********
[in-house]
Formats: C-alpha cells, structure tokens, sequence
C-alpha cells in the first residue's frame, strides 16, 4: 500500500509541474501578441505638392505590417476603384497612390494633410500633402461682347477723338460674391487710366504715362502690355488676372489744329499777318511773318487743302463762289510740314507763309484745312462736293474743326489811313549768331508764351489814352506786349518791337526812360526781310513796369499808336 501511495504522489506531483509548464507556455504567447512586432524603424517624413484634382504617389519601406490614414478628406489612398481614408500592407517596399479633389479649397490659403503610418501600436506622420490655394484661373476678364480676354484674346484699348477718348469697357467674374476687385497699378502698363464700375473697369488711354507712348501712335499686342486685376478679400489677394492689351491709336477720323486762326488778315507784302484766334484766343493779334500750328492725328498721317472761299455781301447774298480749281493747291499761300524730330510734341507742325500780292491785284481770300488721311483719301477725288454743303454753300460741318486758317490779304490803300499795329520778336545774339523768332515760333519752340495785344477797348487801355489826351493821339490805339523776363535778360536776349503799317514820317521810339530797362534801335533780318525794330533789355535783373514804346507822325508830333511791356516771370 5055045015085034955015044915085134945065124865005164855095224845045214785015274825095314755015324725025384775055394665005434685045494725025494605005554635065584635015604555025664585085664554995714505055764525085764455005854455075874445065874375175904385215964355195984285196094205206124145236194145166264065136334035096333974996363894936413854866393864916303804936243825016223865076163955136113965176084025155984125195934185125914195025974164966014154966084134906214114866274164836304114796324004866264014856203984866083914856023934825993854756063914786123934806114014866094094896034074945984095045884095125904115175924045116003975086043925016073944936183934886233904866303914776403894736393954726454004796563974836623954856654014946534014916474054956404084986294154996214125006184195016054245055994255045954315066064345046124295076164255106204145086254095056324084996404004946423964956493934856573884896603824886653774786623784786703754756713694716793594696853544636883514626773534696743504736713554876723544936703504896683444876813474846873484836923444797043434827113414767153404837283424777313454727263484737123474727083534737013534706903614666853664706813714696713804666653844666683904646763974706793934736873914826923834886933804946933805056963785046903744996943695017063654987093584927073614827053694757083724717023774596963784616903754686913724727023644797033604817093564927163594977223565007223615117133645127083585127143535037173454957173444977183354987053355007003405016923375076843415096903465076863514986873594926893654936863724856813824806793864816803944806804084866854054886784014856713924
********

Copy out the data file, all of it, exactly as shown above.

[in-house]
Formats: C-alpha cells, structure tokens, sequence
C-alpha cells in the first residue's frame, strides 16, 4: 500500500509541474501578441505638392505590417476603384497612390494633410500633402461682347477723338460674391487710366504715362502690355488676372489744329499777318511773318487743302463762289510740314507763309484745312462736293474743326489811313549768331508764351489814352506786349518791337526812360526781310513796369499808336 501511495504522489506531483509548464507556455504567447512586432524603424517624413484634382504617389519601406490614414478628406489612398481614408500592407517596399479633389479649397490659403503610418501600436506622420490655394484661373476678364480676354484674346484699348477718348469697357467674374476687385497699378502698363464700375473697369488711354507712348501712335499686342486685376478679400489677394492689351491709336477720323486762326488778315507784302484766334484766343493779334500750328492725328498721317472761299455781301447774298480749281493747291499761300524730330510734341507742325500780292491785284481770300488721311483719301477725288454743303454753300460741318486758317490779304490803300499795329520778336545774339523768332515760333519752340495785344477797348487801355489826351493821339490805339523776363535778360536776349503799317514820317521810339530797362534801335533780318525794330533789355535783373514804346507822325508830333511791356516771370 5055045015085034955015044915085134945065124865005164855095224845045214785015274825095314755015324725025384775055394665005434685045494725025494605005554635065584635015604555025664585085664554995714505055764525085764455005854455075874445065874375175904385215964355195984285196094205206124145236194145166264065136334035096333974996363894936413854866393864916303804936243825016223865076163955136113965176084025155984125195934185125914195025974164966014154966084134906214114866274164836304114796324004866264014856203984866083914856023934825993854756063914786123934806114014866094094896034074945984095045884095125904115175924045116003975086043925016073944936183934886233904866303914776403894736393954726454004796563974836623954856654014946534014916474054956404084986294154996214125006184195016054245055994255045954315066064345046124295076164255106204145086254095056324084996404004946423964956493934856573884896603824886653774786623784786703754756713694716793594696853544636883514626773534696743504736713554876723544936703504896683444876813474846873484836923444797043434827113414767153404837283424777313454727263484737123474727083534737013534706903614666853664706813714696713804666653844666683904646763974706793934736873914826923834886933804946933805056963785046903744996943695017063654987093584927073614827053694757083724717023774596963784616903754686913724727023644797033604817093564927163594977223565007223615117133645127083585127143535037173454957173444977183354987053355007003405016923375076843415096903465076863514986873594926893654936863724856813824806793864816803944806804084866854054886784014856713924